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Moot Court Competitions

Pace Law School students have a tremendous opportunity to represent the School in over twelve of the most prestigious national and international moot court competitions. Each fall, Pace Law School students are selected to represent the School in the moot court competitions listed below. Competition to participate is highly selective. Depending on the competition, selection to a team will be based on one of the following methods:

  1. Participation in many of the Moot Court Competitions is based on the student’s performance in the 1st year Moot Court Competition, and subsequent enrollment and successful completion of the Advanced Appellate Advocacy course, and performance in Pace’s internal Grand Moot Court Competition.
  2. Students may be selected for other Moot Court Competitions as designated by the Director of the Moot Court program based on their performance in a trial held in the fall of the academic year of the competition. The tryout will consist of a 10-15 minute oral argument on a selected moot court problem. Competitions are held in early September. All 2nd, 3rd, and 4th year students are eligible to compete for these spots regardless of participation in Advanced Appellate Advocacy or Grand Moot Court.


Pace Law School's Additional Moot Court Competitions:

Willem C. Vis International Commercial Arbitration Moot
Held in Vienna in the spring, the Vis is the premiere international commercial law moot court, attracting students the world over. Sponsored by Pace Law School, the moot involves an arbitration of a contract of sale between two parties in countries that are signatories to the United Nation's Convention on Contracts for the International Sale of Goods.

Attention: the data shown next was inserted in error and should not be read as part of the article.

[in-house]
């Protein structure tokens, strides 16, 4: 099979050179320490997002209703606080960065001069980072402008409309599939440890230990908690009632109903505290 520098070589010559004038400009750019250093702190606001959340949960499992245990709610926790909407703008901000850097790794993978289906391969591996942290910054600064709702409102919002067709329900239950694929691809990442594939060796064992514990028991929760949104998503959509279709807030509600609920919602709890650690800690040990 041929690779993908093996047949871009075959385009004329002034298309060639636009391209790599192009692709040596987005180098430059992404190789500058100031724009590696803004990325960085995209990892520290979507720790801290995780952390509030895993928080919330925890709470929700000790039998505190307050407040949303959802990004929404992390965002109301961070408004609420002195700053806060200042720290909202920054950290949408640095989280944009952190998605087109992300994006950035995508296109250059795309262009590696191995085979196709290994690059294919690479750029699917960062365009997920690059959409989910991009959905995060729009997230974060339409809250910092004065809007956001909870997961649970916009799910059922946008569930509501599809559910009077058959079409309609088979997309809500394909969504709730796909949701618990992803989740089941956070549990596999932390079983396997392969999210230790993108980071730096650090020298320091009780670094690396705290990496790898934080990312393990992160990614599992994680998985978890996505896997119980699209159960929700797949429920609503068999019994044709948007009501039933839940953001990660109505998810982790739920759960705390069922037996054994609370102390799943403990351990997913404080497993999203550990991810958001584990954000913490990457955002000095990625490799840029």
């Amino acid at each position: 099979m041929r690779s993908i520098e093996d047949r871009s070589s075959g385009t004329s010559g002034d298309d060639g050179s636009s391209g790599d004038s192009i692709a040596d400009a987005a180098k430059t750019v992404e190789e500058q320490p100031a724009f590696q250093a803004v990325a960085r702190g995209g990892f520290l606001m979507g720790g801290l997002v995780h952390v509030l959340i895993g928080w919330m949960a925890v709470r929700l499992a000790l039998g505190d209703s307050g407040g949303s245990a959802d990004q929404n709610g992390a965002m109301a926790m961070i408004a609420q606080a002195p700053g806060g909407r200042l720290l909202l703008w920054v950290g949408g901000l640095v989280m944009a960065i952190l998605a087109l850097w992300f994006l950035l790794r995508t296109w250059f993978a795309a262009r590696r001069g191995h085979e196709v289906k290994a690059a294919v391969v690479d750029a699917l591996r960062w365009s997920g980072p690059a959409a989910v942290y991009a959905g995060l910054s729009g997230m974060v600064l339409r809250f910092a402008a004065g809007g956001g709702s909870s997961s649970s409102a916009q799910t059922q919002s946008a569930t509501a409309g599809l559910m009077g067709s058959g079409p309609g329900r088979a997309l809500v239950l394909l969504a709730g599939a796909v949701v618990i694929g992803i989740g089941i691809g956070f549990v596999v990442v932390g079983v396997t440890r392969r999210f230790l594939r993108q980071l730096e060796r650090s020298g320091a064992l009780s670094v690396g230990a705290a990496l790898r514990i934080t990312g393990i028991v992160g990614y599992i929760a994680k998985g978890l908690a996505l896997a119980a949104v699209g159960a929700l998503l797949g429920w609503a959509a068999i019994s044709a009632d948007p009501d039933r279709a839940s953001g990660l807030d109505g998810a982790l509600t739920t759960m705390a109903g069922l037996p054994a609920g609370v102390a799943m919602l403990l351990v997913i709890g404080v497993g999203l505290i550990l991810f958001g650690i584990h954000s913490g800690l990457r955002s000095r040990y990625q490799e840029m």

Animal Advocacy Moot Court Competition

Two-person teams from schools all over the country converge at Harvard Law School to argue a problem involving an area of Animal Law. The competition includes a separate contest for best closing argument.

Duberstein Moot Court Competition
The Duberstein Competition is the only national competition devoted to bankruptcy law. The event is co-sponsored each year by St. John’s University School of Law and the American Bankruptcy Institute. It is named in honor of Judge Conrad B. Duberstein, a former ABI Director, who was one of the longest-serving bankruptcy judges in the United States. A Faculty Advisor works with the students to develop the case problem on a topical and challenging set of issues. The American Bankruptcy Institute provides financial support in the form of cash prizes to student winners and a faculty stipend to St. John’s.

Thomas Tang Asian American Moot Court
The Thomas Tang National Moot Court Competition was founded in 1993 and administered by the NAPABA Law Foundation and the NAPABA Judicial Council. The Competition honors the late Judge Thomas Tang, a champion of individual rights, an advocate for the advancement of minority attorneys, an ardent supporter of NAPABA and the moot court competition. Judge Tang served on the United States Ninth Circuit Court of Appeals from 1977 until his passing in 1995. The Competition is open to all students but is especially designed to reach out to APA law students and provide them with an opportunity to showcase their writing and oral advocacy skills and compete for scholarships.

American Constitution Society
The American Constitution Society (ACS) sponsors the Constance Baker Motley National Moot Court Competition in Constitutional Law. In the spirit of its namesake, the annual competition deals with an issue of constitutional law that concerns equality, liberty, and justice.

Pace hosts a number of prestigious inter-school competitions including:

National Environmental Law Moot Court Competition

International Criminal Moot Court Competition